Plants possess an immune system much like humans and animals. It can recognize pathogenic fungi by the chitin in their cell walls, triggering disease resistance. Some fungi hide from plant immune system by converting chitin into chitosan. Researchers at the University of M??nster have found that plants can react to a certain pattern in this chitosan, stimulating their immune system.
Chitosans make plants resistant to diseases, promote their growth, and protect them from heat or drought stress. They are chains of different lengths of the simple sugar glucosamine. Some of these sugar molecules carry an acetic acid molecule, others do not. Chitosans differ in the chain length and the number and distribution of acetic acid residues along the sugar chain. Well-characterized chitosans, now called second-generation chitosans, are currently used as the basis for new chitosan-based products such as the plant biostimulant "Kitostim" which was developed based on the research results of the M??nster team. Kitostim promotes the growth and development of plants and strengthens them against disease and heat stress.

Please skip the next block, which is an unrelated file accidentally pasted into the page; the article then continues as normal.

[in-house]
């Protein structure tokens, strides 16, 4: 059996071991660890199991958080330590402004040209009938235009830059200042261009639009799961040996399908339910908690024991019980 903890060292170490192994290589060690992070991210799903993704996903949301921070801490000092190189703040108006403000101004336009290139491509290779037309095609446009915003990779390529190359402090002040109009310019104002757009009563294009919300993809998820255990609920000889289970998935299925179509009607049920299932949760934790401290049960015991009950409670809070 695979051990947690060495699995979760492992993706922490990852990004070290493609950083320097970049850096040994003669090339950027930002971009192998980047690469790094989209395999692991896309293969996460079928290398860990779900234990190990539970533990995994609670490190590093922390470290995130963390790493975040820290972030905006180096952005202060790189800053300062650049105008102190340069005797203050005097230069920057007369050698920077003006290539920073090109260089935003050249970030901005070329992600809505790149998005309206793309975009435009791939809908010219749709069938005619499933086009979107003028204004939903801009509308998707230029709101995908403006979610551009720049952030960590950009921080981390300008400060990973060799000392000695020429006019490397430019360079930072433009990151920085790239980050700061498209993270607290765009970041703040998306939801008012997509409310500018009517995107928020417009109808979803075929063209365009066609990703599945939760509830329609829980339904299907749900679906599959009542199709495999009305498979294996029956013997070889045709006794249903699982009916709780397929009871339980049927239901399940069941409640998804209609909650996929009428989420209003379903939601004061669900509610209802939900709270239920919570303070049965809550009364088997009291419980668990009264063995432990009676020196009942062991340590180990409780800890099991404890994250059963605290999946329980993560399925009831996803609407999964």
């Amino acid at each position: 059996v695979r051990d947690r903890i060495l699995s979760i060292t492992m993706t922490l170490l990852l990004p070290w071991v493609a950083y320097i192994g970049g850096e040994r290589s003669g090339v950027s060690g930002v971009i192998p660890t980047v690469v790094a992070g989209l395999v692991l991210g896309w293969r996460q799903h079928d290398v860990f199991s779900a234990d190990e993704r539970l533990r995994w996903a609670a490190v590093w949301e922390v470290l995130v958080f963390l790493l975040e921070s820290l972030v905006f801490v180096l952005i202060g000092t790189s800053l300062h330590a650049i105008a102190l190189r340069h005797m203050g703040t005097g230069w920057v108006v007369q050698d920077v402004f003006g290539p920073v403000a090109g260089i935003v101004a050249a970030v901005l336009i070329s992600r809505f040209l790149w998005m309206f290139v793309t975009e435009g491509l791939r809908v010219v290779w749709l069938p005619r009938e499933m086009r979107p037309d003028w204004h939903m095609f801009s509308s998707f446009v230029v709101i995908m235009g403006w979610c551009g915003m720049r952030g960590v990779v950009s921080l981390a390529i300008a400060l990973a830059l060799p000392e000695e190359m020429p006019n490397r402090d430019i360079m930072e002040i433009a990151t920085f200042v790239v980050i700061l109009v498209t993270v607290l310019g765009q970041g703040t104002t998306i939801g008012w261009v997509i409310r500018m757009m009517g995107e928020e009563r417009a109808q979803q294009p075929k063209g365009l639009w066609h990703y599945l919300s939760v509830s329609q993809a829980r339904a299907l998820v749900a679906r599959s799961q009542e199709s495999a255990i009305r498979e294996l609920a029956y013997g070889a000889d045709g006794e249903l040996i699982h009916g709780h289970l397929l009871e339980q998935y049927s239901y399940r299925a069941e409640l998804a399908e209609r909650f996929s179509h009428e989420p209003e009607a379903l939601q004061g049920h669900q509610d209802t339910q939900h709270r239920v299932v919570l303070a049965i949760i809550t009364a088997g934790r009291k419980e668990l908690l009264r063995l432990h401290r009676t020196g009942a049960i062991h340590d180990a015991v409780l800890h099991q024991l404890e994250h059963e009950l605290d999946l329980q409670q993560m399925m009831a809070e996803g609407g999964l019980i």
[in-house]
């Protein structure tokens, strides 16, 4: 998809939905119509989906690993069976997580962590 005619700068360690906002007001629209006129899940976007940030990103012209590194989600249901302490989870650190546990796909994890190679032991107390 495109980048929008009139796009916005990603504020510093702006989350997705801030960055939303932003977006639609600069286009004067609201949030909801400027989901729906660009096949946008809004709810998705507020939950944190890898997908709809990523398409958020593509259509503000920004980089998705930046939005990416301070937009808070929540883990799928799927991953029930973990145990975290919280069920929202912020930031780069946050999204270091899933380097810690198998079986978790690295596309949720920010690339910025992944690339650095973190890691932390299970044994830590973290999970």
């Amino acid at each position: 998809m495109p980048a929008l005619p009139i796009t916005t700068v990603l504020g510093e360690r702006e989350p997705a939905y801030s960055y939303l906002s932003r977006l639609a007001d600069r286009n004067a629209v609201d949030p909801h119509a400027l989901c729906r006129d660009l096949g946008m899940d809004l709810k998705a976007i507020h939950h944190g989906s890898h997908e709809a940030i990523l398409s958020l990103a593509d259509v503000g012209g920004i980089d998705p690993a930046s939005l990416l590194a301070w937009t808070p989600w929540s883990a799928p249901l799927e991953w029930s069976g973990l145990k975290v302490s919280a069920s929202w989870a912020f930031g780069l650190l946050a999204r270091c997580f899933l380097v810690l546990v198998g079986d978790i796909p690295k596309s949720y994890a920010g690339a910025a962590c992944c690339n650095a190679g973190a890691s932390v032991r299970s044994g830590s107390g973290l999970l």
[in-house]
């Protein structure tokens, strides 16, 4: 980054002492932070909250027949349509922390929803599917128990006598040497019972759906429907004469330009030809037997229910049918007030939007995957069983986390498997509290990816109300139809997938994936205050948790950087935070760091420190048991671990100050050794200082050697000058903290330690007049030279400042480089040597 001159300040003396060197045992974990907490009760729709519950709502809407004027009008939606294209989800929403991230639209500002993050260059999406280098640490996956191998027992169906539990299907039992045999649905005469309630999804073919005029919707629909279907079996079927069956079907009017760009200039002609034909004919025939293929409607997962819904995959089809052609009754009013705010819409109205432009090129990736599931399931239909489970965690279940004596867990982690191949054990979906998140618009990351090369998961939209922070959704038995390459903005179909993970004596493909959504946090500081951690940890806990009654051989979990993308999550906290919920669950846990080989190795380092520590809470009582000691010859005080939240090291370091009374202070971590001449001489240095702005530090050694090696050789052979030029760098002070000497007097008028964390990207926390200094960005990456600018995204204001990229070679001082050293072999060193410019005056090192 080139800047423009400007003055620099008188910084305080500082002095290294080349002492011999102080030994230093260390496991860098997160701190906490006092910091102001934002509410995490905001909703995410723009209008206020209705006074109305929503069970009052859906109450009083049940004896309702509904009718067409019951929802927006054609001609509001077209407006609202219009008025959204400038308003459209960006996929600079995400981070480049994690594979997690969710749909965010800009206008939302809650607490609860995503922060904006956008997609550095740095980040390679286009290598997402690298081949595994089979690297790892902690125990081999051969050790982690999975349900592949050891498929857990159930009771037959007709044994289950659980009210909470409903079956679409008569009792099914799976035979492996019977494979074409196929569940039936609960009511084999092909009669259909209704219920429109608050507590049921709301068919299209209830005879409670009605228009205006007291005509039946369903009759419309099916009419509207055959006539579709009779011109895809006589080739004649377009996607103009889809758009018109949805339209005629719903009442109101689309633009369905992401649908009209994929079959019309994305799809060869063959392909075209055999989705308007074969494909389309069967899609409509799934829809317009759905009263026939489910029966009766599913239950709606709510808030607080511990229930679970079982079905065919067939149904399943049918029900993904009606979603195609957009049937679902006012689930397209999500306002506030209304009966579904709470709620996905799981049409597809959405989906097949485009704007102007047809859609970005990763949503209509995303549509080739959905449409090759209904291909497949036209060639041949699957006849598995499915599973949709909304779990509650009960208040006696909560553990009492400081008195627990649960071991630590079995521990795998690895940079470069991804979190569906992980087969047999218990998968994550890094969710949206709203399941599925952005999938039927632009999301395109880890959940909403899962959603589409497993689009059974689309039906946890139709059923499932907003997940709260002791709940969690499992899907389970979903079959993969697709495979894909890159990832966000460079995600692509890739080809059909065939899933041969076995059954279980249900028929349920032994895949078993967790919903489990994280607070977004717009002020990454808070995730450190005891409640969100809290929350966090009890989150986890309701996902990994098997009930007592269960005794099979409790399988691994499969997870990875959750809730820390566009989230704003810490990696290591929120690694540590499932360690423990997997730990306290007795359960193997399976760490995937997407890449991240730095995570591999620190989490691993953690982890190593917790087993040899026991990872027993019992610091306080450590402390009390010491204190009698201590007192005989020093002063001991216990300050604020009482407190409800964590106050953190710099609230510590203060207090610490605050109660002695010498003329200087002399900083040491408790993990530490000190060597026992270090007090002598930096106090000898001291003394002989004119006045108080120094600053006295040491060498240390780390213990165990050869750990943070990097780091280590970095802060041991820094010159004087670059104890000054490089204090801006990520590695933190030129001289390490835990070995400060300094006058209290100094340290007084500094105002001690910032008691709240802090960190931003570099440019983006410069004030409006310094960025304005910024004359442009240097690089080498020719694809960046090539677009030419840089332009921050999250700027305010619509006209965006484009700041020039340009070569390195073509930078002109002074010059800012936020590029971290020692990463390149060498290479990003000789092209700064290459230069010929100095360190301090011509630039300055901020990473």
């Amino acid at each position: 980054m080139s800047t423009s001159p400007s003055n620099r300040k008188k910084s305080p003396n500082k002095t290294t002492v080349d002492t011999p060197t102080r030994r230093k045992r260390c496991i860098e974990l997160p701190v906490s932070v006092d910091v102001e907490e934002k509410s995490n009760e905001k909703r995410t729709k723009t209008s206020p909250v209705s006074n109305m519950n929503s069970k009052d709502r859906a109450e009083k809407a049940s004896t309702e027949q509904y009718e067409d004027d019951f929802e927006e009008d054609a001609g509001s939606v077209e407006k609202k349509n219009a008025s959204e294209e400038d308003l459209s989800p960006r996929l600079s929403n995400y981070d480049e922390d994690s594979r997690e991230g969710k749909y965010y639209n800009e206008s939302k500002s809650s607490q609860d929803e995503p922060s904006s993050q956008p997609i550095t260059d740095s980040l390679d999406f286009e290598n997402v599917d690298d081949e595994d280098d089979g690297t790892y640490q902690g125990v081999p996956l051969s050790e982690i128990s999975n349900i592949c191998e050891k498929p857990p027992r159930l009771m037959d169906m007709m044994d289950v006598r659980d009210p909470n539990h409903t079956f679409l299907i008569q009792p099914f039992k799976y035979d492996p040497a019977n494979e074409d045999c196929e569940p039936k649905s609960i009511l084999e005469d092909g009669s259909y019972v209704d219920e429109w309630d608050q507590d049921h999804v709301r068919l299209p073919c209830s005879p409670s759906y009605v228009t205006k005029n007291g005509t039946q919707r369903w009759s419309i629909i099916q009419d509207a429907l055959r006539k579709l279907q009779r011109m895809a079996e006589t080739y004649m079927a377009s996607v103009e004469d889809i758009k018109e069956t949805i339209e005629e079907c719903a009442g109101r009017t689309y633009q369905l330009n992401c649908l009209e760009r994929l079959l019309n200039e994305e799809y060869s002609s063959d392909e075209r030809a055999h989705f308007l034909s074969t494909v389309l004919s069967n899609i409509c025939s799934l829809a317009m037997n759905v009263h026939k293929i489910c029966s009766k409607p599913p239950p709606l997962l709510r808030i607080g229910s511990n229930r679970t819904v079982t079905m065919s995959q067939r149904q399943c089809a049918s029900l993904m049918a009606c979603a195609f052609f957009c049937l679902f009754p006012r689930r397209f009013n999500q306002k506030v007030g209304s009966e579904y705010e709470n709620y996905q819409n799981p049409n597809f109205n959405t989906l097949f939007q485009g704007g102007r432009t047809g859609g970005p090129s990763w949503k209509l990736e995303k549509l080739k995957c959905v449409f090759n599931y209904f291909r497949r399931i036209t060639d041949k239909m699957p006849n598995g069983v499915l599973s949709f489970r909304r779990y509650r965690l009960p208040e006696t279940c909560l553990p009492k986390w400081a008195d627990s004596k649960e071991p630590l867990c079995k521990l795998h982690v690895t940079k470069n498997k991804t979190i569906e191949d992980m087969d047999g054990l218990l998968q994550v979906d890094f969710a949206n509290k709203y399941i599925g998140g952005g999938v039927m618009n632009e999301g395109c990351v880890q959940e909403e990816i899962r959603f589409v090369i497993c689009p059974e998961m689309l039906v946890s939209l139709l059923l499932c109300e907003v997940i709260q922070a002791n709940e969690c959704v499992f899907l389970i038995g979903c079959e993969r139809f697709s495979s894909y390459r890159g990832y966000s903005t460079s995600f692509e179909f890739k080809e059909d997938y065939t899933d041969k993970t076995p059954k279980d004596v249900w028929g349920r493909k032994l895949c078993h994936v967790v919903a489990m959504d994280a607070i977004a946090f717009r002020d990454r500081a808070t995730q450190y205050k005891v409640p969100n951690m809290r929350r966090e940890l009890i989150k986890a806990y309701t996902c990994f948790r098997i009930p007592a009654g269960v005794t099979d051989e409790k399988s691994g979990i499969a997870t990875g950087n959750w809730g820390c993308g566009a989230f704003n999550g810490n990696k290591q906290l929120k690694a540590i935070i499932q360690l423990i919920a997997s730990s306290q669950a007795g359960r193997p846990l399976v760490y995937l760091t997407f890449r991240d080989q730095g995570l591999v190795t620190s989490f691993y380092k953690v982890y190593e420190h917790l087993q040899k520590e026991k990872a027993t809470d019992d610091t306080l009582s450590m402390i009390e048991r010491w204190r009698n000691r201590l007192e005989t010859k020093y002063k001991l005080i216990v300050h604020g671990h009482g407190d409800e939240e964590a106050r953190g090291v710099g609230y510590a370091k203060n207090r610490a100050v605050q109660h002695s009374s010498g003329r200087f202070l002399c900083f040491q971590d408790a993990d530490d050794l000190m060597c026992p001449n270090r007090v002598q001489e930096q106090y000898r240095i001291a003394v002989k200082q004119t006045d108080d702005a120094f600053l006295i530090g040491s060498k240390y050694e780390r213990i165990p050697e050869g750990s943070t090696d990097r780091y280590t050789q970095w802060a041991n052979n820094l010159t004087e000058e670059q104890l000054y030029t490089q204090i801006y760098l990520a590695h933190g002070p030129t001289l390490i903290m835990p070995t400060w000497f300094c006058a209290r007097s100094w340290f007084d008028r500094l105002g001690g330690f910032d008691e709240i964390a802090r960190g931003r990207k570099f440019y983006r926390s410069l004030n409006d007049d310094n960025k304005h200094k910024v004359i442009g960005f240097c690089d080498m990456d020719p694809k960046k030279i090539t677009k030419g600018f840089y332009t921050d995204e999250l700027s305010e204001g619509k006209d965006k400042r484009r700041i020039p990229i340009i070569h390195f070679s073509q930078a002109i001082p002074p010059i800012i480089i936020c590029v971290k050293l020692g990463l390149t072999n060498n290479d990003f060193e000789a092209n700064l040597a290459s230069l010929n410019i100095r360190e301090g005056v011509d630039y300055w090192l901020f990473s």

The M??nster team succeeded in producing short chitosan chains, so-called oligomers, with a defined arrangement of acetic acid molecules, and tested their bioactivity. They used rice cells treated with chitosan oligomers to stimulate their immune system. When they used chitosan oligomers with four sugar units (so-called tetramers) with a single acetic acid residue, they found the tetramer with the acetic acid residue at the first (â??left-most') sugar unit (the so-called non-reducing end) had a strong immunostimulating effect, while the other three tetramers were less active or inactive. Clear differences in bioactivity were found between chitosans with the same chain length (four) and the same number of acetic acid residues (one) when they differed in the position of the acetic acid residue. The researchers are testing this tetramer as a kind of vaccine that stimulates the plants' natural immune system.